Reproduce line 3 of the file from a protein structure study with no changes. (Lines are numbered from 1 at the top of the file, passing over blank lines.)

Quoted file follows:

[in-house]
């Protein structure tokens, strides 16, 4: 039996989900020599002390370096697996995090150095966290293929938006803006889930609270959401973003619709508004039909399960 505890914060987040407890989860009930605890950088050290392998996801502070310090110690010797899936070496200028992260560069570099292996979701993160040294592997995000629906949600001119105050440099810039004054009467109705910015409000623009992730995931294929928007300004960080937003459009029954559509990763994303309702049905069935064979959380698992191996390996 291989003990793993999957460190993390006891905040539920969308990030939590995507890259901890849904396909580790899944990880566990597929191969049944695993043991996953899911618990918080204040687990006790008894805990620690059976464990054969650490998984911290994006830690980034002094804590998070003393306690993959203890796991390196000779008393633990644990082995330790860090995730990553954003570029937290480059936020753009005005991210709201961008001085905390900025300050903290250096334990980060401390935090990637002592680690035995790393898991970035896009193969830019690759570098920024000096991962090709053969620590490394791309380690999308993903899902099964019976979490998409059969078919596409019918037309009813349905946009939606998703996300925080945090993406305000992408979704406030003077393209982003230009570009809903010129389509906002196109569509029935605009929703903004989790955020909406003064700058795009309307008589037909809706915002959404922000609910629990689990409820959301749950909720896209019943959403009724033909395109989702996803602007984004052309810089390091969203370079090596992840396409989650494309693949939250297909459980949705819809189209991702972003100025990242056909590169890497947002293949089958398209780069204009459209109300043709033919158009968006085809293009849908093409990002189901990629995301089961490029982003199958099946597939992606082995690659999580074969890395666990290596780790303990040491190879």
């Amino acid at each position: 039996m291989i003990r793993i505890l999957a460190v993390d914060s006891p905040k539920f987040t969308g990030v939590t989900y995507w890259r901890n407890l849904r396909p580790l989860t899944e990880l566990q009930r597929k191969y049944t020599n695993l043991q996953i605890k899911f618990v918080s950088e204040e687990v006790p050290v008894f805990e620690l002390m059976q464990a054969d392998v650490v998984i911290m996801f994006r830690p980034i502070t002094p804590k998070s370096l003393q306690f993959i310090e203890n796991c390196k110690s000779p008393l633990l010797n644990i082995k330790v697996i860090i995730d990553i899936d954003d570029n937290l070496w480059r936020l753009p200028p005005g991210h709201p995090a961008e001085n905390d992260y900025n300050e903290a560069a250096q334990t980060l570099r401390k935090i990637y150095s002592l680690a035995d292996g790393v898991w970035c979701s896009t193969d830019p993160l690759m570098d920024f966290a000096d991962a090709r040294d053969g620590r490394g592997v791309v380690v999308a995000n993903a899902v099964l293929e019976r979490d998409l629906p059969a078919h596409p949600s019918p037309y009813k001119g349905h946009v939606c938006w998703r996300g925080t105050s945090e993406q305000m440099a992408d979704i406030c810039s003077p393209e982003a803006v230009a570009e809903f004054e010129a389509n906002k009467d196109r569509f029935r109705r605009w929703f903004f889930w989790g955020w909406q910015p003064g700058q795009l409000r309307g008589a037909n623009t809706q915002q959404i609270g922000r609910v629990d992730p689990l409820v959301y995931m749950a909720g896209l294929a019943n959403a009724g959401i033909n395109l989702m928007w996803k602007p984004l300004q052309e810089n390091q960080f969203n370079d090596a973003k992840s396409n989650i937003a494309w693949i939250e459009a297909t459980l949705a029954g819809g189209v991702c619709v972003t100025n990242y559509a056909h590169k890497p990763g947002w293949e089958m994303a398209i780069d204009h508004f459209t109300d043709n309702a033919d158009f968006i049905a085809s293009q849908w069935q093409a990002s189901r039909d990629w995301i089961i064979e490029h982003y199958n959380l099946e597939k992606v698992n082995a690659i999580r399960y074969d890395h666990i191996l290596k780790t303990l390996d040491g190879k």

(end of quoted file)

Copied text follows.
């Amino acid at each position: 039996m291989i003990r793993i505890l999957a460190v993390d914060s006891p905040k539920f987040t969308g990030v939590t989900y995507w890259r901890n407890l849904r396909p580790l989860t899944e990880l566990q009930r597929k191969y049944t020599n695993l043991q996953i605890k899911f618990v918080s950088e204040e687990v006790p050290v008894f805990e620690l002390m059976q464990a054969d392998v650490v998984i911290m996801f994006r830690p980034i502070t002094p804590k998070s370096l003393q306690f993959i310090e203890n796991c390196k110690s000779p008393l633990l010797n644990i082995k330790v697996i860090i995730d990553i899936d954003d570029n937290l070496w480059r936020l753009p200028p005005g991210h709201p995090a961008e001085n905390d992260y900025n300050e903290a560069a250096q334990t980060l570099r401390k935090i990637y150095s002592l680690a035995d292996g790393v898991w970035c979701s896009t193969d830019p993160l690759m570098d920024f966290a000096d991962a090709r040294d053969g620590r490394g592997v791309v380690v999308a995000n993903a899902v099964l293929e019976r979490d998409l629906p059969a078919h596409p949600s019918p037309y009813k001119g349905h946009v939606c938006w998703r996300g925080t105050s945090e993406q305000m440099a992408d979704i406030c810039s003077p393209e982003a803006v230009a570009e809903f004054e010129a389509n906002k009467d196109r569509f029935r109705r605009w929703f903004f889930w989790g955020w909406q910015p003064g700058q795009l409000r309307g008589a037909n623009t809706q915002q959404i609270g922000r609910v629990d992730p689990l409820v959301y995931m749950a909720g896209l294929a019943n959403a009724g959401i033909n395109l989702m928007w996803k602007p984004l300004q052309e810089n390091q960080f969203n370079d090596a973003k992840s396409n989650i937003a494309w693949i939250e459009a297909t459980l949705a029954g819809g189209v991702c619709v972003t100025n990242y559509a056909h590169k890497p990763g947002w293949e089958m994303a398209i780069d204009h508004f459209t109300d043709n309702a033919d158009f968006i049905a085809s293009q849908w069935q093409a990002s189901r039909d990629w995301i089961i064979e490029h982003y199958n959380l099946e597939k992606v698992n082995a690659i999580r399960y074969d890395h666990i191996l290596k780790t303990l390996d040491g190879k």